Grinding Time

This month, Popular Science is publishing 10 original short stories from the future

Mortar And Pestle

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Albina sat crosslegged on the reclaimed-bamboo floor of her condo, with the SmartMortar gripped between her thighs. Leaning into the motion, she ground the pestle with soothing clockwise rotations. She was top of the leaderboard on Grynder, and intended to stay that way. After 50 reps, the mortar chimed: “Good job! Now grind counter­clockwise, and remember to keep your shoulder blades back!”

“Albie?” Light footsteps sounded in the hall, and her husband leaned through the door. Todd sighed. “It’s the middle of the night.”

“With our flight tomorrow, I won’t have time in the morning to grind cornmeal and coffee for breakfast.” Albina kept her focus and tried to take deep breaths with each rotation. She was not going to have this argument again. “I’ll turn the volume down after I finish this set of reps.”

The mortar chirped: “Halfway! Don’t forget to breathe.”

Todd rolled his eyes. “You could, you know, eat instant grits for breakfast. Just once.”

“There’s more nutritional value in hand-ground cornmeal.” This was true, and she was not going to let Brenda47k move to the top of the leaderboard just because they had an early flight. But Todd would only use that as a reason to complain about her obsession again. “Plus, it’s great for my delts.”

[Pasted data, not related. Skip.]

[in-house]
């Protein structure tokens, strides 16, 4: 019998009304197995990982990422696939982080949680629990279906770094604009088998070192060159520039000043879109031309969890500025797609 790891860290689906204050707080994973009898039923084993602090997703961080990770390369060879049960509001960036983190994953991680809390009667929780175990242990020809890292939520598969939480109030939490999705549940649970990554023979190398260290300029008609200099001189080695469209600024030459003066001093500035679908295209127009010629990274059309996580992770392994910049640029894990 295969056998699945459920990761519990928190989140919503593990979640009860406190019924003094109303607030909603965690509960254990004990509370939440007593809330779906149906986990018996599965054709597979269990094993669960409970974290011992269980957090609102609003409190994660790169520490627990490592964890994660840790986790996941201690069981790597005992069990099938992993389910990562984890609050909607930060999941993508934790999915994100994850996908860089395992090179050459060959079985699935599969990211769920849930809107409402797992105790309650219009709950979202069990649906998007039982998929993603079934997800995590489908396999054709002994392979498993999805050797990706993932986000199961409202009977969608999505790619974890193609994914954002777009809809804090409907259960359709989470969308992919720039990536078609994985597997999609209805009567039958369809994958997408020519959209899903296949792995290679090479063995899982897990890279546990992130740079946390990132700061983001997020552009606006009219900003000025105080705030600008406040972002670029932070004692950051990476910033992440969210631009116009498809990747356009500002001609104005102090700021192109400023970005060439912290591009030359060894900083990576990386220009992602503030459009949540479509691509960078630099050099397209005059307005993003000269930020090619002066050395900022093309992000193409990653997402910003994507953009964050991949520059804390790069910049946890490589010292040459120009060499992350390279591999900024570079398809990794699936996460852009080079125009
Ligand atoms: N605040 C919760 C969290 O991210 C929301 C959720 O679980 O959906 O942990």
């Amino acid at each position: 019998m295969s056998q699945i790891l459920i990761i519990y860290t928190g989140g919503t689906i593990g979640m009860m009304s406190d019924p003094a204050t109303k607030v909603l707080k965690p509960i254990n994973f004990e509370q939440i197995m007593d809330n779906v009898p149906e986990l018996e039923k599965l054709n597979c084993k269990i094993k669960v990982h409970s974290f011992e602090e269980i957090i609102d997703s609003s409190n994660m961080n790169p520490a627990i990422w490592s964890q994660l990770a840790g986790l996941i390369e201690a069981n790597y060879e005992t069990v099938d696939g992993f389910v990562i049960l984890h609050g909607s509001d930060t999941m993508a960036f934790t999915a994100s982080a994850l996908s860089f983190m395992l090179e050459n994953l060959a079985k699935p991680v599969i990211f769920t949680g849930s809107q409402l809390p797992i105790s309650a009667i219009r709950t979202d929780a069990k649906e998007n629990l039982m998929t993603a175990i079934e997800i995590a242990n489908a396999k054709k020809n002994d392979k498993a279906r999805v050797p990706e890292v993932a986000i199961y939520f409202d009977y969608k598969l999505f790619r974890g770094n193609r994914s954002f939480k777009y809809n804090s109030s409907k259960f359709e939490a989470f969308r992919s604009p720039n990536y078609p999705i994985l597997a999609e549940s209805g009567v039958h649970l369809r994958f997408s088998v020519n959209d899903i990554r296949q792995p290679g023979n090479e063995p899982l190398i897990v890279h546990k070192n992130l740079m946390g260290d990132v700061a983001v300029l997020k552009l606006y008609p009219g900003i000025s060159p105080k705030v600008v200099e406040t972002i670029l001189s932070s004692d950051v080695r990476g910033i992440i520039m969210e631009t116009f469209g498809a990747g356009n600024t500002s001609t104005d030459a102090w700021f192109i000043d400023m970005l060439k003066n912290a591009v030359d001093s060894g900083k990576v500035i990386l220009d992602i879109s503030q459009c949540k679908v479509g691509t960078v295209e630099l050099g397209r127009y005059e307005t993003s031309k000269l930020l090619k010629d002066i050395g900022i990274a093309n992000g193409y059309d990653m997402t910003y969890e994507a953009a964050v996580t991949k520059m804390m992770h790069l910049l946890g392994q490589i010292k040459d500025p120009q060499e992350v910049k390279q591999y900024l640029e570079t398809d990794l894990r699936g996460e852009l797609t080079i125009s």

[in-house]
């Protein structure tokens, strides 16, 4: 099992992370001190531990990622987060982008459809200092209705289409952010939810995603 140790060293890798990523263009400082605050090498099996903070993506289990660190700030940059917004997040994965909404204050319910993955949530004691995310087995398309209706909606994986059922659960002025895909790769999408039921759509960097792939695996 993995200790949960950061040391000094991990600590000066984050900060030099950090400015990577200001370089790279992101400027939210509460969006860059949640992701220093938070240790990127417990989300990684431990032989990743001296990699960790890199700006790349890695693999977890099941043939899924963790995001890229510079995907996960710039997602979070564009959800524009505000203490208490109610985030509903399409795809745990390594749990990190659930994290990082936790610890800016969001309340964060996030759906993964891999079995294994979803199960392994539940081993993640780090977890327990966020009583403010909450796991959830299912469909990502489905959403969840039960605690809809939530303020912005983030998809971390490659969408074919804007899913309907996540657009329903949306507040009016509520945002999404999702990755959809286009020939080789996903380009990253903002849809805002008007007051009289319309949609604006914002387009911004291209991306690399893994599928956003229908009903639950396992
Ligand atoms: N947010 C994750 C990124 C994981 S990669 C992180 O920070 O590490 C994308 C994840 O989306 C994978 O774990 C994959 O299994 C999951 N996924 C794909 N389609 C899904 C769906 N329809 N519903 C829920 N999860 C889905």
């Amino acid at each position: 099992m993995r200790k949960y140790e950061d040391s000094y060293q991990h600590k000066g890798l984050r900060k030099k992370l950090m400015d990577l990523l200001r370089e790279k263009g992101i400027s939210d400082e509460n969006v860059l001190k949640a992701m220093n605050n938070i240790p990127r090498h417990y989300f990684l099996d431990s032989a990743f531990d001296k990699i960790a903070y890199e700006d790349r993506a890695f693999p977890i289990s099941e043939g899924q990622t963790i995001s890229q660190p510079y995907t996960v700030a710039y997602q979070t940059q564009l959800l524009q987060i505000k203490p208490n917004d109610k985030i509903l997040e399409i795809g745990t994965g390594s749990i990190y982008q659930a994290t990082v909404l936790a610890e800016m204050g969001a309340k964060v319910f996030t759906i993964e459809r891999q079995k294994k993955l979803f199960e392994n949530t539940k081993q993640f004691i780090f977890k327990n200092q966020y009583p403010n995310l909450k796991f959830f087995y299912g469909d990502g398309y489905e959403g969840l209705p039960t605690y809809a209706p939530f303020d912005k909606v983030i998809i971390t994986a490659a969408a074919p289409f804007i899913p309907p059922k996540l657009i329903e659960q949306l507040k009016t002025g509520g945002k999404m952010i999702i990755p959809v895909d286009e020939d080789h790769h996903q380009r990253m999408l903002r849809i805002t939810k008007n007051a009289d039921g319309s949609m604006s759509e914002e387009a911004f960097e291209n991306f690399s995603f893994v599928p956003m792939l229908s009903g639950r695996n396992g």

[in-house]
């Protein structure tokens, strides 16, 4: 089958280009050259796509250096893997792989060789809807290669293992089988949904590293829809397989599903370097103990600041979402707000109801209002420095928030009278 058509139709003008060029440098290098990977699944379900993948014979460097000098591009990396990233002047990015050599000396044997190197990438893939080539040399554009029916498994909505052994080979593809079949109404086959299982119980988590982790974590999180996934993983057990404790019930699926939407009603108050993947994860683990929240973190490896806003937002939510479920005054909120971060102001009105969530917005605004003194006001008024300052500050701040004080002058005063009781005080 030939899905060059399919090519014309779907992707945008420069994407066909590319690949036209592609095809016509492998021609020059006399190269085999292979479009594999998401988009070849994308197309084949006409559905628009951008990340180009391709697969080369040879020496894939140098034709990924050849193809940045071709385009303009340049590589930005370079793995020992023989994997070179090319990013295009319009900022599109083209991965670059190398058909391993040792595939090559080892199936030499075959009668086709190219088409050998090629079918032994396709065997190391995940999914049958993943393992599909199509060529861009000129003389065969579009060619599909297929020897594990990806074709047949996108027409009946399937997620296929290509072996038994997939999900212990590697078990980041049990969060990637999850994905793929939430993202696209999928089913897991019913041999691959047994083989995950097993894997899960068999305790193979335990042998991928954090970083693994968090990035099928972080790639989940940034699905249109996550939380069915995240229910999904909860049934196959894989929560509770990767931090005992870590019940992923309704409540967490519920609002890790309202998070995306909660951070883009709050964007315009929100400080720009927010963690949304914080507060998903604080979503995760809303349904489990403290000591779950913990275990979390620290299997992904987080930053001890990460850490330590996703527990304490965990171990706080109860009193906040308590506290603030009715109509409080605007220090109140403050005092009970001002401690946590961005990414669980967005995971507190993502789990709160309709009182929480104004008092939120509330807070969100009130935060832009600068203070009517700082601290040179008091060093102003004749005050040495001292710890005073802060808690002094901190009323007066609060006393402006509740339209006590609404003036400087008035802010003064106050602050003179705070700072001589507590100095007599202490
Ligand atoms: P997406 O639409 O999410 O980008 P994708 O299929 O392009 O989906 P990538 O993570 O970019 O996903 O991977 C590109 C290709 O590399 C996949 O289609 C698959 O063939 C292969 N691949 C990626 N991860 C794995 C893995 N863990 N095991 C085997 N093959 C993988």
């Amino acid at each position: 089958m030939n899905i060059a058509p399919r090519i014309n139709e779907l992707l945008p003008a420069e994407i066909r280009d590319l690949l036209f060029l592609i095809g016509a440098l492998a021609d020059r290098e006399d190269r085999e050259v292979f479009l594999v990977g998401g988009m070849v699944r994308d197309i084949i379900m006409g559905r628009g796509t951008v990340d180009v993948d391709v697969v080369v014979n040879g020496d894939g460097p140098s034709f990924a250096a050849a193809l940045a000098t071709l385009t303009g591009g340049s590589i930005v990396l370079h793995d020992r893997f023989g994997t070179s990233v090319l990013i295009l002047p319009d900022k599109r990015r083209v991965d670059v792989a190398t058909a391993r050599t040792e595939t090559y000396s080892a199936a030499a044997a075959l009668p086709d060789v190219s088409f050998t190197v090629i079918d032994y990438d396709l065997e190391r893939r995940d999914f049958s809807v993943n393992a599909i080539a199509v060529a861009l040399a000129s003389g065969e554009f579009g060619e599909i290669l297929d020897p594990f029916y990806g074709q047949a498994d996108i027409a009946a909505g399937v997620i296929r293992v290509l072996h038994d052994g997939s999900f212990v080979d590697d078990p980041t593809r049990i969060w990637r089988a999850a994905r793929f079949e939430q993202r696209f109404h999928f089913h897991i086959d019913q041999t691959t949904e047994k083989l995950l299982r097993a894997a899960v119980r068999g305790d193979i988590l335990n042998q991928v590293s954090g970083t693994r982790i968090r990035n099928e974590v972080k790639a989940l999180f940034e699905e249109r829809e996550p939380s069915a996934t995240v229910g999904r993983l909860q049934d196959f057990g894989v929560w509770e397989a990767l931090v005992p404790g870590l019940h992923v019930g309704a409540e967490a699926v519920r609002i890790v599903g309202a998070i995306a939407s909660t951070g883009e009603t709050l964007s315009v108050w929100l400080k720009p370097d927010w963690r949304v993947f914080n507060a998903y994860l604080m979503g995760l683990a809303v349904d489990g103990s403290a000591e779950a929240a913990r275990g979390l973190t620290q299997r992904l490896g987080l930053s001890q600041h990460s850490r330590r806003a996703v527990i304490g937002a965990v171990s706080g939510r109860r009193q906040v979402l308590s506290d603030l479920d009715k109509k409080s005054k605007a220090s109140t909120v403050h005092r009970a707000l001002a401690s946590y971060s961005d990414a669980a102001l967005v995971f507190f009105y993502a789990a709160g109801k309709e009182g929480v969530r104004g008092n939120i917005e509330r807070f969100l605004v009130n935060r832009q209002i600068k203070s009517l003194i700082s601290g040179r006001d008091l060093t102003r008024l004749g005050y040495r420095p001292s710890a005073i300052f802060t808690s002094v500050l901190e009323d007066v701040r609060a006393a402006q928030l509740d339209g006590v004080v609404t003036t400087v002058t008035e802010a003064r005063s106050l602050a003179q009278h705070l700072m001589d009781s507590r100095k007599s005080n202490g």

He sighed again. “You’re not...you’re not going to bring that with us to Tahiti, right?”

“Of course not, sweetie.” She’d checked the gym at their hotel, and they had a full mortar set, including a traditional Tahitian mortar for millet. “It’s too bulky.”

***

Mary Robinette Kowal is a puppeteer and Hugo Award-winning author, whose latest book is Of Noble Family.

This article was originally published as part of our "Dispatches From The Future" science fiction feature in the August 2015 issue of Popular Science.